What You Need to Know About Your Credit Utilization Ratio
When it comes to working on your credit score, you likely already know how important it is to make your payments on time, avoid carrying big or overdue balances and be sparing with taking out new lines of credit. However, there is something that can heavily influence your score that is often not well understood. It’s your credit utilization ratio, and it’s one of the five categories determining your credit score.
What is it?
Your credit utilization ratio (or debt-to-credit ratio) measures the amount of debt you owe compared to the total amount of credit available to you. Its’ calculated by dividing your balance by your credit limit for each card you hold. The lower your utilization ratio, the higher your score.
Why it matters
Your credit utilization ratio shows how you use your credit cards each month. Do you max them out month after month? Do you only make minimum payments, keeping your balances high? Or, do you use credit only on what you can afford to pay back? And, do you always pay your bill in full? Your answers to these questions reflect your perceived risk to a lender. Also, your credit utilization ratio is one of the five components of your credit score and according to the FICO scoring model it makes up 30% of your score. It’s the second most important credit score influencer after payment history. So, your credit score will be negatively affected if your credit utilization ratio is high.
How to improve it
Fortunately, your credit score is not frozen in time. As you continue to make improvements to your financial health, it’s likely your credit score will improve as well. This means you’ll want to focus on lowering your card balances and keeping your utilization ratio low. According to experts, a good credit utilization ratio is less than 30%–meaning you use less than 30% of your available credit. Here are some tips to help you get to 30% or below.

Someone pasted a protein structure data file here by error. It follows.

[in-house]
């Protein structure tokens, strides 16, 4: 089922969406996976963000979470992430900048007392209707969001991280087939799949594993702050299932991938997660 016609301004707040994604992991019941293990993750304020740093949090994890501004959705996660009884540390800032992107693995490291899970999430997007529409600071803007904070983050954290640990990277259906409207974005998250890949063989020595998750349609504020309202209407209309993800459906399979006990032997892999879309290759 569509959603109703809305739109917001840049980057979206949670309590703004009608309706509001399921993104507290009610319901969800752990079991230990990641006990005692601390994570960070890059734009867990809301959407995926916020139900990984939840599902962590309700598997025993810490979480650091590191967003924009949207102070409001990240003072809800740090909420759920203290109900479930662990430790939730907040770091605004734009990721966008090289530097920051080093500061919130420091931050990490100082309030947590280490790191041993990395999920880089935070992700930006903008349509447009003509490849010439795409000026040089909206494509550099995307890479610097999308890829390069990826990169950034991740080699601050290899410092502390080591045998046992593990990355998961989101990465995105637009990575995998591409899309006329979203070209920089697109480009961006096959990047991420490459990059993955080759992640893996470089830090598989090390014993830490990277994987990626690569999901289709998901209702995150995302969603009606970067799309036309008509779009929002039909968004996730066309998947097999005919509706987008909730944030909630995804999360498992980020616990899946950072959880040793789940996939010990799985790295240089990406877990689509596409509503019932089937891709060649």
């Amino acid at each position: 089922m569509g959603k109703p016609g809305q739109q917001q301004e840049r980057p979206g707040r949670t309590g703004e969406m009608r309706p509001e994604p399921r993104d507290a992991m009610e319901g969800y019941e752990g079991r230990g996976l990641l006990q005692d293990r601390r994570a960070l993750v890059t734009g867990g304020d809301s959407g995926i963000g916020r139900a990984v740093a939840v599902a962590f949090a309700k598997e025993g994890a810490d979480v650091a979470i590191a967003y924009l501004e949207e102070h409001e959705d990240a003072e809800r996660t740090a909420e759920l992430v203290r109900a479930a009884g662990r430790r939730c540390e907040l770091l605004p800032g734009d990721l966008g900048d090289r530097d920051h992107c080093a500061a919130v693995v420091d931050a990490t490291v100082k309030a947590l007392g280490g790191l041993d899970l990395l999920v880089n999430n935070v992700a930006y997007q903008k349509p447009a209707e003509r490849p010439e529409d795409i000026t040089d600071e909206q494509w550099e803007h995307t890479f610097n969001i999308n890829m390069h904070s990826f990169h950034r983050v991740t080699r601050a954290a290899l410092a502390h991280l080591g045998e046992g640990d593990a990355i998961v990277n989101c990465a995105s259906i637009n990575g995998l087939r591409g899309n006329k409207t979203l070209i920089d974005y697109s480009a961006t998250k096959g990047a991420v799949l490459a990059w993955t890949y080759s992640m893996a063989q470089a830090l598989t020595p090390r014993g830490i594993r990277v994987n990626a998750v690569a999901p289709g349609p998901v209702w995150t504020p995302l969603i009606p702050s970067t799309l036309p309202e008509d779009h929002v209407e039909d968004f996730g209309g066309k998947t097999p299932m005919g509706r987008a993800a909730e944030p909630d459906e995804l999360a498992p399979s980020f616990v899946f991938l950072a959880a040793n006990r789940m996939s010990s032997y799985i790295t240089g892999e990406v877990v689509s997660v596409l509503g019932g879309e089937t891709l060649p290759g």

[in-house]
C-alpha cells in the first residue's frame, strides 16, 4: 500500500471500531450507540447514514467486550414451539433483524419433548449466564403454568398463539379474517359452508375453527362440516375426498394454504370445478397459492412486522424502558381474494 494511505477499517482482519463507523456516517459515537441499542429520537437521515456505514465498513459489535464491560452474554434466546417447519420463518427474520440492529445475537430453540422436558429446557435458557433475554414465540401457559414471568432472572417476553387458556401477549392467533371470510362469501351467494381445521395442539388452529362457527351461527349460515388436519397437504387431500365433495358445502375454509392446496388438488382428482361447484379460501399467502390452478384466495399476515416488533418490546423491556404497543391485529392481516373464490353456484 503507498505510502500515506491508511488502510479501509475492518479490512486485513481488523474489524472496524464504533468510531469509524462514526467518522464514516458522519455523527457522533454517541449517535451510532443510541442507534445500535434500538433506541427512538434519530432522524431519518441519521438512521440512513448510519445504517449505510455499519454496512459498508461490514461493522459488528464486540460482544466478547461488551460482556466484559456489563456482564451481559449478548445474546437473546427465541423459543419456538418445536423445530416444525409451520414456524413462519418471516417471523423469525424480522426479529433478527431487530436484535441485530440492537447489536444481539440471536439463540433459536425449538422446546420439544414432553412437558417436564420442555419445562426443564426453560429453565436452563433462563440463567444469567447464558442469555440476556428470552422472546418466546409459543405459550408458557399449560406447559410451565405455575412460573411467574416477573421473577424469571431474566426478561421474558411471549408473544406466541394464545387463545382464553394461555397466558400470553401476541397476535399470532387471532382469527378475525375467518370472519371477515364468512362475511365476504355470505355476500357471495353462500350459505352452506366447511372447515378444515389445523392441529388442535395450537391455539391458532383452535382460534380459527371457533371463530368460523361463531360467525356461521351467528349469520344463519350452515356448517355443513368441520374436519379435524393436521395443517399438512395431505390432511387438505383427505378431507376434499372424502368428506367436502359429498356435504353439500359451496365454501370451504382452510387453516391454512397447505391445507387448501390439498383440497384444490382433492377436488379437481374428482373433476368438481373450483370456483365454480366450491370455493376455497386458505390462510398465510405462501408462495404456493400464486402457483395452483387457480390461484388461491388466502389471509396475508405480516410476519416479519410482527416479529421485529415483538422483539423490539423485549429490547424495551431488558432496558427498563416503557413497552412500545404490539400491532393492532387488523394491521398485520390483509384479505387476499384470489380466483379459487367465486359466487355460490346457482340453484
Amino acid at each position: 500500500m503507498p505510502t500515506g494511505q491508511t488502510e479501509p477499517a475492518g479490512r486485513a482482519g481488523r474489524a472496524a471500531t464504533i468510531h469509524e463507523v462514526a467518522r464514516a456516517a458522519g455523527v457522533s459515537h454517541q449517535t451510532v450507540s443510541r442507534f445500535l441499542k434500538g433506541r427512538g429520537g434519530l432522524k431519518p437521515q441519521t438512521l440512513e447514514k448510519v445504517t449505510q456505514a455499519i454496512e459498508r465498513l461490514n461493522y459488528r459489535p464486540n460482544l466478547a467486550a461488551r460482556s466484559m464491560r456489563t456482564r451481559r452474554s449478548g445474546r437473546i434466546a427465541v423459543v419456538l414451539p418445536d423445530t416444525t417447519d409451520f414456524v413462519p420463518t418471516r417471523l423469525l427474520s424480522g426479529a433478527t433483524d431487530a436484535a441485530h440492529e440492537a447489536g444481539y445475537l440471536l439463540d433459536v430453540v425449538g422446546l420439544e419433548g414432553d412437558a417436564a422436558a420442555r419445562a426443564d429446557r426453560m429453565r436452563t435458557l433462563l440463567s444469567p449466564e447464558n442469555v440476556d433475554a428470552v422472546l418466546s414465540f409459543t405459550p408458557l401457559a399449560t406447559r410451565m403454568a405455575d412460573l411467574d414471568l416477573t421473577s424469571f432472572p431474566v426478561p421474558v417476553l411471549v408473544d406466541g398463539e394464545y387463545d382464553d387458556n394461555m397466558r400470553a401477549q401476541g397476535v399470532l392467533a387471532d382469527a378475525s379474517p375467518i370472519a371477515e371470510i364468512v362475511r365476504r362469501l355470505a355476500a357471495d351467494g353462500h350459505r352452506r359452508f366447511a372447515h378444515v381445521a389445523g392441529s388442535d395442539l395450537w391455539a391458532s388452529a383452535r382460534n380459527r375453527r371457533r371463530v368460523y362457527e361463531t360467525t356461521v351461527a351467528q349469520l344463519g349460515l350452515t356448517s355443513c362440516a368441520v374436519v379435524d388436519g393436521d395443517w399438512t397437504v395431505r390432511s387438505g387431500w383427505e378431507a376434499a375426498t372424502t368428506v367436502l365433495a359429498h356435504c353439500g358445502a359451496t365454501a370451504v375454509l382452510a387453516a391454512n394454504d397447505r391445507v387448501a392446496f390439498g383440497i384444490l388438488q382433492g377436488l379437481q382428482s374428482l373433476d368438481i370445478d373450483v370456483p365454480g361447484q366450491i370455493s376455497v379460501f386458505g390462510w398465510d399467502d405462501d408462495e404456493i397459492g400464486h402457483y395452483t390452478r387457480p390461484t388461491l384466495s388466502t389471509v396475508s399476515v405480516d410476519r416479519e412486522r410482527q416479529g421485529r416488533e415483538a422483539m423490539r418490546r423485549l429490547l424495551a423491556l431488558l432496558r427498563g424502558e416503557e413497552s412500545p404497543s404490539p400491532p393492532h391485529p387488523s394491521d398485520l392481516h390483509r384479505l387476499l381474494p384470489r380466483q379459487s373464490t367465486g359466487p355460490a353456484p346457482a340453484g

Pay more than the minimum payment amount each month. Making your minimum payment each month will satisfy your creditors, but it doesn’t do your credit score any favors.
Keep your balances low. Not only will this help you make more than the minimum payment, but it will also keep your utilization ratio low.
Only use your card for what you can afford. This is generally a best practice when it comes to managing credit. It also makes paying all or most of your monthly balance much easier.
Crunch the numbers. If you’re still unsure of how much used credit is too much when it comes to your utilization ratio, pull out your calculator. Find out the exact dollar amount of 30% of your credit limit. Then, keep a record of every time you use your credit card in a month. Once you’ve hit your magic number (or before that if possible), put your card away until next month. This will remove the temptation and keep your number low.